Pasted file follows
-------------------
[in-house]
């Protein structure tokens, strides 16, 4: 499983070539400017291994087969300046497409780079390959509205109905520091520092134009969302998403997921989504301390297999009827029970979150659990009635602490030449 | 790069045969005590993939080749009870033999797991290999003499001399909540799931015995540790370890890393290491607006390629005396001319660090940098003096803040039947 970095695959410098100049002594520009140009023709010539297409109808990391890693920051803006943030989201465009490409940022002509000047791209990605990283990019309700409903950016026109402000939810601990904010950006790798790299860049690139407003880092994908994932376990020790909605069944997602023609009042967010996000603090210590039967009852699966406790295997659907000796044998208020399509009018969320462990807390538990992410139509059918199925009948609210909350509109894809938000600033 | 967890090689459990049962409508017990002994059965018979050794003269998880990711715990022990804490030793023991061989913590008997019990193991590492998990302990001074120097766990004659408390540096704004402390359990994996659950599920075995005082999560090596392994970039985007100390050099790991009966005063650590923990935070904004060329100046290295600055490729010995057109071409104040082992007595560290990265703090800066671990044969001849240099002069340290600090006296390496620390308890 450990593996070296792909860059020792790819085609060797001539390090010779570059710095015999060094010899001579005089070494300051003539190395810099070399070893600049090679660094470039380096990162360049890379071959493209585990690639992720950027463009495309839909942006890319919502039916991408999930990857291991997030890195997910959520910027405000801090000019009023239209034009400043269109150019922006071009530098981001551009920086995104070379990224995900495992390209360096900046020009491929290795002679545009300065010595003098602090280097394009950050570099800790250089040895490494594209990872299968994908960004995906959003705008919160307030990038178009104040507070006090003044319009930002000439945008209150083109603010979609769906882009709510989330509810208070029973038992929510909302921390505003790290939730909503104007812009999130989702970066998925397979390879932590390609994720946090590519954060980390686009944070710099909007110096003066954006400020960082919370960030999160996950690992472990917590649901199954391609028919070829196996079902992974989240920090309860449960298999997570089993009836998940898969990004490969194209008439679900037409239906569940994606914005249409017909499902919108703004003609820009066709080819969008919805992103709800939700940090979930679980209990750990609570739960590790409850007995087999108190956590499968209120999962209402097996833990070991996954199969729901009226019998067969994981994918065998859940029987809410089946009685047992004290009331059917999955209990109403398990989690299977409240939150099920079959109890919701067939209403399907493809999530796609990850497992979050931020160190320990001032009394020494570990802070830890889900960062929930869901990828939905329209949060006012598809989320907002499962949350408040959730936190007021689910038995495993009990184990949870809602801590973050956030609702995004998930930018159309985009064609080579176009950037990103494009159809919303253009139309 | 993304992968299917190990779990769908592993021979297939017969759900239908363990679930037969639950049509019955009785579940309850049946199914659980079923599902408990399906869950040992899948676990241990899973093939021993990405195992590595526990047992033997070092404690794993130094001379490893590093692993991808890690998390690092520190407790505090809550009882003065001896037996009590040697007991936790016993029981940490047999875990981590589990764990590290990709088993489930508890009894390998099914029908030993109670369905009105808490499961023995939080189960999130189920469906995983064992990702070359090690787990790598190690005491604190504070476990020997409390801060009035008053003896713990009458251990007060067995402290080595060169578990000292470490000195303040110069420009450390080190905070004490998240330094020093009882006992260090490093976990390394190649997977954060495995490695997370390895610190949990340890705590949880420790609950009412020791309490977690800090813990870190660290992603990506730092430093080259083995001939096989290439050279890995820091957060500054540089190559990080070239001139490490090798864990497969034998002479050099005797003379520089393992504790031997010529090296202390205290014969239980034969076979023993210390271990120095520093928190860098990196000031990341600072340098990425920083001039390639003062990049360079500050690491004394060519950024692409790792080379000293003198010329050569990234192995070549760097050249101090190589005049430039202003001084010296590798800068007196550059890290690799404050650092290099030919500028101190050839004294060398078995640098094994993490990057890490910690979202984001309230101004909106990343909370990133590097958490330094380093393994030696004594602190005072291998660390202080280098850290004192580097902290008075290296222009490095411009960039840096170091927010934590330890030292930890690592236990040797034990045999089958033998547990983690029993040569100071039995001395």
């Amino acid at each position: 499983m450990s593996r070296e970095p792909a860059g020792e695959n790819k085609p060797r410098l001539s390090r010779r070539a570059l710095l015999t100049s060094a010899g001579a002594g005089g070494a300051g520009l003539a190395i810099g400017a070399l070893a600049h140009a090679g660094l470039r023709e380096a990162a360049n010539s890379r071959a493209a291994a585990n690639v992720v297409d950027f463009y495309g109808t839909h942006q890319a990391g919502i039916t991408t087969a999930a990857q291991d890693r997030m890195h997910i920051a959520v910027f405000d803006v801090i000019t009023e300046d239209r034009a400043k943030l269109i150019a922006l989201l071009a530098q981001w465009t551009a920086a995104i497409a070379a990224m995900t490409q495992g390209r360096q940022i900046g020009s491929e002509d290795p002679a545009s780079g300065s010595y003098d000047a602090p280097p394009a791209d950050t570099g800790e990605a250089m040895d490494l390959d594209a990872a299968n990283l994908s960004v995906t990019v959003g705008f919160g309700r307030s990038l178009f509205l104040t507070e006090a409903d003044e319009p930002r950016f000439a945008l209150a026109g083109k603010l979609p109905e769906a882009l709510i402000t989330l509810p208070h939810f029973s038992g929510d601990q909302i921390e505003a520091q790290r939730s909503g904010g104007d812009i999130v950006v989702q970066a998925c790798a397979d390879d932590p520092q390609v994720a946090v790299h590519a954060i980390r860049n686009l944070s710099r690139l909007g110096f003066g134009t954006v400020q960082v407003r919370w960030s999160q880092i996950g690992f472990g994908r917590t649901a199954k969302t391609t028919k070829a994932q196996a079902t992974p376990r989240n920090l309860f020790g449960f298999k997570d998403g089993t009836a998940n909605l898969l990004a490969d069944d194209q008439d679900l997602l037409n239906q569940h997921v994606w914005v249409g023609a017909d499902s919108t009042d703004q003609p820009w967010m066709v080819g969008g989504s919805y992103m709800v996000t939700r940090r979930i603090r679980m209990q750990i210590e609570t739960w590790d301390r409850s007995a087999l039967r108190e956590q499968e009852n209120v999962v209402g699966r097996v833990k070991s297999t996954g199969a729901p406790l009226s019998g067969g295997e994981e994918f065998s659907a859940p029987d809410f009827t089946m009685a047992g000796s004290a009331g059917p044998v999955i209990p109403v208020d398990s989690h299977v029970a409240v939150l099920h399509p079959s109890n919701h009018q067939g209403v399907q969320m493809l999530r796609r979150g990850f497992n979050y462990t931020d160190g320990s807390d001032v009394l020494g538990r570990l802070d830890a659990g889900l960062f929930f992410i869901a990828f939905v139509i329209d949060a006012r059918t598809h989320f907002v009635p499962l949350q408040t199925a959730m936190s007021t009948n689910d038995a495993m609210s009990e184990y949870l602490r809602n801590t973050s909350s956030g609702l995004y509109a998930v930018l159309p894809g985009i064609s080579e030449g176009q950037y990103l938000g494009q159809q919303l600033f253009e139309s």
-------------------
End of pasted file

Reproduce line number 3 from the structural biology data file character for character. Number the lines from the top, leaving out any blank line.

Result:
């Amino acid at each position: 499983m450990s593996r070296e970095p792909a860059g020792e695959n790819k085609p060797r410098l001539s390090r010779r070539a570059l710095l015999t100049s060094a010899g001579a002594g005089g070494a300051g520009l003539a190395i810099g400017a070399l070893a600049h140009a090679g660094l470039r023709e380096a990162a360049n010539s890379r071959a493209a291994a585990n690639v992720v297409d950027f463009y495309g109808t839909h942006q890319a990391g919502i039916t991408t087969a999930a990857q291991d890693r997030m890195h997910i920051a959520v910027f405000d803006v801090i000019t009023e300046d239209r034009a400043k943030l269109i150019a922006l989201l071009a530098q981001w465009t551009a920086a995104i497409a070379a990224m995900t490409q495992g390209r360096q940022i900046g020009s491929e002509d290795p002679a545009s780079g300065s010595y003098d000047a602090p280097p394009a791209d950050t570099g800790e990605a250089m040895d490494l390959d594209a990872a299968n990283l994908s960004v995906t990019v959003g705008f919160g309700r307030s990038l178009f509205l104040t507070e006090a409903d003044e319009p930002r950016f000439a945008l209150a026109g083109k603010l979609p109905e769906a882009l709510i402000t989330l509810p208070h939810f029973s038992g929510d601990q909302i921390e505003a520091q790290r939730s909503g904010g104007d812009i999130v950006v989702q970066a998925c790798a397979d390879d932590p520092q390609v994720a946090v790299h590519a954060i980390r860049n686009l944070s710099r690139l909007g110096f003066g134009t954006v400020q960082v407003r919370w960030s999160q880092i996950g690992f472990g994908r917590t649901a199954k969302t391609t028919k070829a994932q196996a079902t992974p376990r989240n920090l309860f020790g449960f298999k997570d998403g089993t009836a998940n909605l898969l990004a490969d069944d194209q008439d679900l997602l037409n239906q569940h997921v994606w914005v249409g023609a017909d499902s919108t009042d703004q003609p820009w967010m066709v080819g969008g989504s919805y992103m709800v996000t939700r940090r979930i603090r679980m209990q750990i210590e609570t739960w590790d301390r409850s007995a087999l039967r108190e956590q499968e009852n209120v999962v209402g699966r097996v833990k070991s297999t996954g199969a729901p406790l009226s019998g067969g295997e994981e994918f065998s659907a859940p029987d809410f009827t089946m009685a047992g000796s004290a009331g059917p044998v999955i209990p109403v208020d398990s989690h299977v029970a409240v939150l099920h399509p079959s109890n919701h009018q067939g209403v399907q969320m493809l999530r796609r979150g990850f497992n979050y462990t931020d160190g320990s807390d001032v009394l020494g538990r570990l802070d830890a659990g889900l960062f929930f992410i869901a990828f939905v139509i329209d949060a006012r059918t598809h989320f907002v009635p499962l949350q408040t199925a959730m936190s007021t009948n689910d038995a495993m609210s009990e184990y949870l602490r809602n801590t973050s909350s956030g609702l995004y509109a998930v930018l159309p894809g985009i064609s080579e030449g176009q950037y990103l938000g494009q159809q919303l600033f253009e139309s």